I wonder if I can have too much calcium in my diet? I eat a lot of non-fat Greek yogurt, low-fat cheese and drink at least two glasses of non-fat milk daily. I take a Nature Made 600 mg calcium supplement (60 percent DV) and a Nature Made Multi for Her + 50 (I’m 70), which has 30 percent DV. I also take 1000 IU of D3 and take a D3 supplement of 1000 IU.


You can actually take too much calcium. We now recommend that you try and get all of your calcium through your diet and if that is not possible, then we recommend you take a supplement. There are calcium calculators online to evaluate the amount of calcium that you are consuming.

Adequate calcium intake is important to prevent osteoporosis (weakening of the bones). Fractures/broken bones involving the spine, hip and forearm are common complications of osteoporosis, which affect a large percent of the female population and usually does not cause any symptoms until the disease is quite advanced. It is recommended you increase your calcium intake to a total of 1,200 - 1,500 mg of elemental calcium per day (divided doses because the gut can only absorb 500mg at a time) with 2,000 IU of vitamin D daily.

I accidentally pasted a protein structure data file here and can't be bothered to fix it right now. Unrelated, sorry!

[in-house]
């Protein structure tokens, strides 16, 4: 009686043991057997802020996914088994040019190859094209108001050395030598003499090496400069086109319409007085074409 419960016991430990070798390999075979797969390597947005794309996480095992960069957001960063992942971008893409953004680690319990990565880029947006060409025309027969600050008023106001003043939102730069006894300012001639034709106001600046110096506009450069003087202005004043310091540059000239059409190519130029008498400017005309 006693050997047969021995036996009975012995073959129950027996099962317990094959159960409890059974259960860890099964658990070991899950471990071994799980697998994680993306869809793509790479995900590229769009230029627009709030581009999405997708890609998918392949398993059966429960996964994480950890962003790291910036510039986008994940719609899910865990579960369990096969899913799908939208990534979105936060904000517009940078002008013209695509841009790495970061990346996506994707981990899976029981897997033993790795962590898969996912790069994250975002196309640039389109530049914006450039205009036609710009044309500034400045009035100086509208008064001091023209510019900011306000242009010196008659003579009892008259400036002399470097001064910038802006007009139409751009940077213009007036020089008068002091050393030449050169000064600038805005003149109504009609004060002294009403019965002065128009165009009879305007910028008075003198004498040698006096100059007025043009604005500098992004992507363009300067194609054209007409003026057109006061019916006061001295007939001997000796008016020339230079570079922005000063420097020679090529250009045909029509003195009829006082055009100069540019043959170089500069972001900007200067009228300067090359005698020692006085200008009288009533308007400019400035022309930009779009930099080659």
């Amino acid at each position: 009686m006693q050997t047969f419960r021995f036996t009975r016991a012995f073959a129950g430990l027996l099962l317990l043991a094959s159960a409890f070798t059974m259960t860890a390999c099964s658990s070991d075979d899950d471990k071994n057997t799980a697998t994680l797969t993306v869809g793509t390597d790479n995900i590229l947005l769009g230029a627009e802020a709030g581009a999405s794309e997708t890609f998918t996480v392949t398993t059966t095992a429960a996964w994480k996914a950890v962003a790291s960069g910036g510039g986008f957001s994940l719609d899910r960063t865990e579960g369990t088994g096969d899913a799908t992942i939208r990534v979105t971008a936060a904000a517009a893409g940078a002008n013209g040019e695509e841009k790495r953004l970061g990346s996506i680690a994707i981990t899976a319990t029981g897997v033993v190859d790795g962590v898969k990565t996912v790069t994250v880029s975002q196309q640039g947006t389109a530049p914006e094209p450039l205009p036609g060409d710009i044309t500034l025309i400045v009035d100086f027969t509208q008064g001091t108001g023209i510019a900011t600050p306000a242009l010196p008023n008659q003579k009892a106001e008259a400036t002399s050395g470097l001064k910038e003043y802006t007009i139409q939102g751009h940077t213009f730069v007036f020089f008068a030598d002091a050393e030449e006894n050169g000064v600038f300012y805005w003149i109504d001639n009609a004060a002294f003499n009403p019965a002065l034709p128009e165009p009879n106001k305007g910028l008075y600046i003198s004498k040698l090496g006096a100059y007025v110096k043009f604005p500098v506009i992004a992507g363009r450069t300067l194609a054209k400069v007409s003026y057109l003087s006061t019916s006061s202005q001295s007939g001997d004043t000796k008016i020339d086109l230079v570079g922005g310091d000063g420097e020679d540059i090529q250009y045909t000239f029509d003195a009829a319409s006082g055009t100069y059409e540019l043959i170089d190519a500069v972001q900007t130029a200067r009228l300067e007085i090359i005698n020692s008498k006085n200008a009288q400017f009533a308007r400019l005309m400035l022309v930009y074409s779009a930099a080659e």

One cup of milk or yogurt each provides 300 mg of calcium. One and a half ounces of cheese also has 300 mg of calcium. Cheese however, is also high in fat, and if you have a history of high cholesterol, then cheese should be avoided. If you are not able to reach the above goals of calcium intake from dietary intake alone, you should begin taking a calcium supplement. Calcium supplements are available over the counter. The product you choose should also contain vitamin D, which helps in the absorption of the calcium. (Calcium citrate is commonly recommended as it is well absorbed with or without food, it does not increase calcium oxalate kidney stones, and the citrate in the urine tends to make the urine less irritating for the vulva.) Calcium may be a mood stabilizer in women with PMS and may help lower blood pressure.

Excessive doses of calcium and calcium containing antacids are to be avoided. Check the National Osteoporosis website for tips on bone health and read ’Strong Women, Strong Bones’.

August 22, 2012 at 4:09pm